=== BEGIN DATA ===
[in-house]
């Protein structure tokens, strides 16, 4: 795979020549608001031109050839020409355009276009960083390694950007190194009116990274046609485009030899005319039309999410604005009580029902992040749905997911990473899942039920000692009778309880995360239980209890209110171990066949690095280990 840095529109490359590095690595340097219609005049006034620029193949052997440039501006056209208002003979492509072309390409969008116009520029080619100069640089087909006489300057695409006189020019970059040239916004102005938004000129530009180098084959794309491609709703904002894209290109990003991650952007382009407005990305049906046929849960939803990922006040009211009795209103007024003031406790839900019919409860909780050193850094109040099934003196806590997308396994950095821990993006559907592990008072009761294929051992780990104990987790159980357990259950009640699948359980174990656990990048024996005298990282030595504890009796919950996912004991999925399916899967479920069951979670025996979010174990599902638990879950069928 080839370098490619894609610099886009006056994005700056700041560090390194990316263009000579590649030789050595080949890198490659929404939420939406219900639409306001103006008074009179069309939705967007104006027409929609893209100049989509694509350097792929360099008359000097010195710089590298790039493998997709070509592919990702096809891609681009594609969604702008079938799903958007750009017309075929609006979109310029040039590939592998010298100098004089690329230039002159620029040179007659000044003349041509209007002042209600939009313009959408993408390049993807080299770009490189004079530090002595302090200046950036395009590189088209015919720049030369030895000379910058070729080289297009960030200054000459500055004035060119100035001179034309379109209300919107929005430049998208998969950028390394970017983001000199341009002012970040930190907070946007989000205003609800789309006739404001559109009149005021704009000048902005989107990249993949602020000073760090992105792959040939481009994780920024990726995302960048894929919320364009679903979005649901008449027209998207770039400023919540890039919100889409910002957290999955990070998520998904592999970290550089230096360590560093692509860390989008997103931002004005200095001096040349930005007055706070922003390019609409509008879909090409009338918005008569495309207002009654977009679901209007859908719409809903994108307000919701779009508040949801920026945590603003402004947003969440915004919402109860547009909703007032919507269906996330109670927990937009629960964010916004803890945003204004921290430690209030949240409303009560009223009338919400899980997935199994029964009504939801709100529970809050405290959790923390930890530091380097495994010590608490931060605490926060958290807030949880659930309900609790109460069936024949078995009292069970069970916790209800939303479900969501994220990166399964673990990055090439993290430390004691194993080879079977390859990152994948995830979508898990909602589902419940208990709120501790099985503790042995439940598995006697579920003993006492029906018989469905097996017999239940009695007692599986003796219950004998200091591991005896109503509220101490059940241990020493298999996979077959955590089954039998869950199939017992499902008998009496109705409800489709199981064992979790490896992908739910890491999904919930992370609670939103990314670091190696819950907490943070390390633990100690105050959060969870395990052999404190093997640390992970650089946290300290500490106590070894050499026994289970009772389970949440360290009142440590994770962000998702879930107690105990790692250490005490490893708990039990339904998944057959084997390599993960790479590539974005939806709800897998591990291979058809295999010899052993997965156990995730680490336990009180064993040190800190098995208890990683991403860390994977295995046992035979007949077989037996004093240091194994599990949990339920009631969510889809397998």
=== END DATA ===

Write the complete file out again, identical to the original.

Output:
[in-house]
């Protein structure tokens, strides 16, 4: 795979020549608001031109050839020409355009276009960083390694950007190194009116990274046609485009030899005319039309999410604005009580029902992040749905997911990473899942039920000692009778309880995360239980209890209110171990066949690095280990 840095529109490359590095690595340097219609005049006034620029193949052997440039501006056209208002003979492509072309390409969008116009520029080619100069640089087909006489300057695409006189020019970059040239916004102005938004000129530009180098084959794309491609709703904002894209290109990003991650952007382009407005990305049906046929849960939803990922006040009211009795209103007024003031406790839900019919409860909780050193850094109040099934003196806590997308396994950095821990993006559907592990008072009761294929051992780990104990987790159980357990259950009640699948359980174990656990990048024996005298990282030595504890009796919950996912004991999925399916899967479920069951979670025996979010174990599902638990879950069928 080839370098490619894609610099886009006056994005700056700041560090390194990316263009000579590649030789050595080949890198490659929404939420939406219900639409306001103006008074009179069309939705967007104006027409929609893209100049989509694509350097792929360099008359000097010195710089590298790039493998997709070509592919990702096809891609681009594609969604702008079938799903958007750009017309075929609006979109310029040039590939592998010298100098004089690329230039002159620029040179007659000044003349041509209007002042209600939009313009959408993408390049993807080299770009490189004079530090002595302090200046950036395009590189088209015919720049030369030895000379910058070729080289297009960030200054000459500055004035060119100035001179034309379109209300919107929005430049998208998969950028390394970017983001000199341009002012970040930190907070946007989000205003609800789309006739404001559109009149005021704009000048902005989107990249993949602020000073760090992105792959040939481009994780920024990726995302960048894929919320364009679903979005649901008449027209998207770039400023919540890039919100889409910002957290999955990070998520998904592999970290550089230096360590560093692509860390989008997103931002004005200095001096040349930005007055706070922003390019609409509008879909090409009338918005008569495309207002009654977009679901209007859908719409809903994108307000919701779009508040949801920026945590603003402004947003969440915004919402109860547009909703007032919507269906996330109670927990937009629960964010916004803890945003204004921290430690209030949240409303009560009223009338919400899980997935199994029964009504939801709100529970809050405290959790923390930890530091380097495994010590608490931060605490926060958290807030949880659930309900609790109460069936024949078995009292069970069970916790209800939303479900969501994220990166399964673990990055090439993290430390004691194993080879079977390859990152994948995830979508898990909602589902419940208990709120501790099985503790042995439940598995006697579920003993006492029906018989469905097996017999239940009695007692599986003796219950004998200091591991005896109503509220101490059940241990020493298999996979077959955590089954039998869950199939017992499902008998009496109705409800489709199981064992979790490896992908739910890491999904919930992370609670939103990314670091190696819950907490943070390390633990100690105050959060969870395990052999404190093997640390992970650089946290300290500490106590070894050499026994289970009772389970949440360290009142440590994770962000998702879930107690105990790692250490005490490893708990039990339904998944057959084997390599993960790479590539974005939806709800897998591990291979058809295999010899052993997965156990995730680490336990009180064993040190800190098995208890990683991403860390994977295995046992035979007949077989037996004093240091194994599990949990339920009631969510889809397998």